LONGMONT — The end of an era is coming for the Apodaca family on Saturday afternoon at Everly-Montgomery Field.
“I’ve got a 7-month-old grandson but I don’t know if I can stick around that long,” Silver Creek head coach Mike Apodaca said through some chuckles after a recent practice. “Not even looking that far ahead, just enjoying this last week.”
Perhaps 15 years down the line the family affair will continue, but Saturday’s Class 3A championship game against Coronado represents the last one for Mike Apocada’s tenure as a coach to one of his sons. There will be no tomorrow — no next year — for Mike’s youngest, Andre.
As the Raptors (10-2) prepare vigorously for the matchup against the 12-1 Cougars, there has not been a lot of time to ponder that. But there is no doubt both Mike and Andre have built a relationship through football that cannot be replaced.
“It’s been an amazing four years, being able to be right next to him,” Andre Apodaca said. “Especially him being my position coach … I’ve just been able to learn a lot from him. It’s been cool to be able to grow as a football player and as a person with him by my side.”
“I think it’s a good thing that we haven’t had time to think about it, and we’ve enjoyed the moment,” Mike added. “(The coaches) have talked about our kids in general, just enjoying the moment. I think most coaches do that with their seniors, and I think that’s just how him and I have approached it, as well. I am extremely grateful that I’ve gotten to spend 14 extra weeks with him (because of playoffs over the past few seasons). We’ve had a lot of time on the football field, and the fact that we’ve gotten all of it this year, as a dad, it’s an amazing experience.”
It’s been five years since the Raptors took the varsity field without an Apodaca suited up, and certainly during that time lasting memories have been made.
The 2011 season was particularly special, even though it did not end with a championship like 2012. That’s when older brother Austin guided the team to its first title game appearance as a senior, and Andre was a menace as a sophomore. The two brothers even connected on a touchdown that year, one of six career offensive scores for Andre.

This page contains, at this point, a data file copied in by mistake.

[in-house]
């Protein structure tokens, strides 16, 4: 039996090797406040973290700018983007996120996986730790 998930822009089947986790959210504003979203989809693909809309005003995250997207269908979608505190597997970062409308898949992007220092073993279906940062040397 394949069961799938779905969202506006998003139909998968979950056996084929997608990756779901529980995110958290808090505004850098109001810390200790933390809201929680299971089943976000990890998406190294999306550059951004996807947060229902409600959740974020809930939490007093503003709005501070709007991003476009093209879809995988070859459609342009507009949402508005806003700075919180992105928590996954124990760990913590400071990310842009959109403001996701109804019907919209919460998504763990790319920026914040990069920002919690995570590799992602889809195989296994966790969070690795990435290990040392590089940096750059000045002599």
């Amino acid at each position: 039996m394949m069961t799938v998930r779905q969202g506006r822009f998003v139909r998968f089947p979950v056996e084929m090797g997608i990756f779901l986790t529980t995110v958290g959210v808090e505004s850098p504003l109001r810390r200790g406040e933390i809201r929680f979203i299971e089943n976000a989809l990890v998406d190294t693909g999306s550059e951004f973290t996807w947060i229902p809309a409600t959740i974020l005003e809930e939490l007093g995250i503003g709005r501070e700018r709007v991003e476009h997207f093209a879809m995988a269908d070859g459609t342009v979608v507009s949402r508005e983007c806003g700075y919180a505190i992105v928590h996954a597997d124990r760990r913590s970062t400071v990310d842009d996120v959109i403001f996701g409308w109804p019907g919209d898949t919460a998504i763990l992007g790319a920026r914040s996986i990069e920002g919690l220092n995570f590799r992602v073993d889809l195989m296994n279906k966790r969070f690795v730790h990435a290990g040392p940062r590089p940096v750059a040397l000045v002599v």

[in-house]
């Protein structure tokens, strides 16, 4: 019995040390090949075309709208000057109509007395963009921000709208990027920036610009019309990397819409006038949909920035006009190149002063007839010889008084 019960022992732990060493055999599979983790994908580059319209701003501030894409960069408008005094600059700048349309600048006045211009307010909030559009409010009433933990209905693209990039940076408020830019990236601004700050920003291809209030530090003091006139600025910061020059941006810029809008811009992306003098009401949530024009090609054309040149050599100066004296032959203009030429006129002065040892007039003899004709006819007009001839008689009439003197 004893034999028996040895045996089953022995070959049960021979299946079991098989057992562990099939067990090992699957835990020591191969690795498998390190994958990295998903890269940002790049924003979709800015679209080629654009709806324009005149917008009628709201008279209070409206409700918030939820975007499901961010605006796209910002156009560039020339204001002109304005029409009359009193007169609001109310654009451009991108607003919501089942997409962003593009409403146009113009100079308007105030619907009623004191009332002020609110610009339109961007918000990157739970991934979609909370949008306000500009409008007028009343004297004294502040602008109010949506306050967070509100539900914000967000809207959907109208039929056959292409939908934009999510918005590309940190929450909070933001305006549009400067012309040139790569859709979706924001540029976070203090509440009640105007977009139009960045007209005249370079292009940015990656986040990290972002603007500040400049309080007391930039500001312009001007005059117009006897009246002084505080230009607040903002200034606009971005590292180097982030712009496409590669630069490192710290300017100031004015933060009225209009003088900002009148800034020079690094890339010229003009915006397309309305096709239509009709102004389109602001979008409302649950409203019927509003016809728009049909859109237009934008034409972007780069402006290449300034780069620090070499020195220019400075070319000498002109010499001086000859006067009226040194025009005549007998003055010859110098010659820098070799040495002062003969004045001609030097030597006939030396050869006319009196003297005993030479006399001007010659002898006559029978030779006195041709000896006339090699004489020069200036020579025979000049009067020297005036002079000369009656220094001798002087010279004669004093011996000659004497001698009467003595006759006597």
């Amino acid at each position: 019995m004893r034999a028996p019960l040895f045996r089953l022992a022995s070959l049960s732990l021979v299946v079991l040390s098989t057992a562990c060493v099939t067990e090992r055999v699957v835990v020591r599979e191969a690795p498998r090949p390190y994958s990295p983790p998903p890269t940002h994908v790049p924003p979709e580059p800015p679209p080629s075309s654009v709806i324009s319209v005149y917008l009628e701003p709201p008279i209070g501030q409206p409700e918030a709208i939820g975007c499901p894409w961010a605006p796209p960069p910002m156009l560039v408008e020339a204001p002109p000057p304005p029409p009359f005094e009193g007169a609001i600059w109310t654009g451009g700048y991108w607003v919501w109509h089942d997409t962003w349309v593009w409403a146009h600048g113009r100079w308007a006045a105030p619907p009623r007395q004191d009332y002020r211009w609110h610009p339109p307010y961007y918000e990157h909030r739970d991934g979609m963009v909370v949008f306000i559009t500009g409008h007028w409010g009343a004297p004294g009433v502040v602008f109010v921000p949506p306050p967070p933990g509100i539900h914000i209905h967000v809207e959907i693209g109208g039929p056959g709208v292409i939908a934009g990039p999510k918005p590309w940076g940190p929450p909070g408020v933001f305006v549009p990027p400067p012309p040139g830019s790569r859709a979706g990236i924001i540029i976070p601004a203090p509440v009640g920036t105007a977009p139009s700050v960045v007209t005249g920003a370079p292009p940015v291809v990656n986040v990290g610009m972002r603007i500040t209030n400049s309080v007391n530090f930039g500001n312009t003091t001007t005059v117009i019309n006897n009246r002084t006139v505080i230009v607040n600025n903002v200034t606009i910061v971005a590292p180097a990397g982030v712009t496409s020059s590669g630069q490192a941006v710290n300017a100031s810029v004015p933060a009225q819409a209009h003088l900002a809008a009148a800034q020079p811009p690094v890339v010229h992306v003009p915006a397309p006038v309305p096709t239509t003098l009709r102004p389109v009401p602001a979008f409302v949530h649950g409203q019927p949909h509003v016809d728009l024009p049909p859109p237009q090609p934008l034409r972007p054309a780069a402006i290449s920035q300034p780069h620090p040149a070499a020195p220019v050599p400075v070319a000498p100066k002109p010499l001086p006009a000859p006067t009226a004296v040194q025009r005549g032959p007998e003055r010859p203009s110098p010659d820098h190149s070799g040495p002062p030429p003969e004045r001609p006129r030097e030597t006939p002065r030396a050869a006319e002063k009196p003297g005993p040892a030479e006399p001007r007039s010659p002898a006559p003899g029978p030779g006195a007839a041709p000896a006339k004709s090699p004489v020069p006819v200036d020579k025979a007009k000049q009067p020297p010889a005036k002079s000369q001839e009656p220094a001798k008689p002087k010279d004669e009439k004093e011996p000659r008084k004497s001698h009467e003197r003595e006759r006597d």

Of course, while Austin became an all-state quarterback before moving on to Washington State, Andre grasped on to the craft of his father by becoming a linebacker. And it was known pretty early that he just had the knack for the position.
Even as a sophomore, Andre Apodaca was credited with 17 tackles for loss. His junior season, he piled up 158 total tackles and 21/2 sacks to go along with four interceptions and a pair of fumble recoveries. In 2013, with one game to go, Apodaca has 129 tackles, 41/2 sacks and has forced five fumbles.
The stats have always been there, but Mike — who coaches the linebackers directly in addition to being the head coach — has seen Andre’s football knowledge go through the roof in 2013.
“I’ve really noticed in three years from him — he’s always been a bigger kid and he had some good people around him as a sophomore — technique-wise he was really raw,” Mike said. “This year, it’s just amazing to watch him become a student of the game, to understand blocking schemes and just do film-watching, putting yourself in great position to make a play. That’s what has stood out the most to me.”
Perhaps that’s a product of growing up around the game for so long and having the sport as one of the centerpieces of the family.
“(Football) is pretty much all we talk about. We watch film a lot and just kind of try and pick the offense apart, just scheme what kinds of things we can do,” added Andre. “It’s a pretty football-based house. It’s weird that it’s coming to an end, but I’m going to live in the moment. Just soak up all the memories since it’s going to be the last time I’ll be with him for my football life.” Andre’s departure could present the opportunity to Mike to bid farewell to the sidelines, too, but the coach said he’s not going anywhere right now.
“It’s what I do. I’m just really grateful that what I do and what I enjoy and have a passion for, my kids do, too,” he said. “I’m looking forward to continuing in the coaching profession.”
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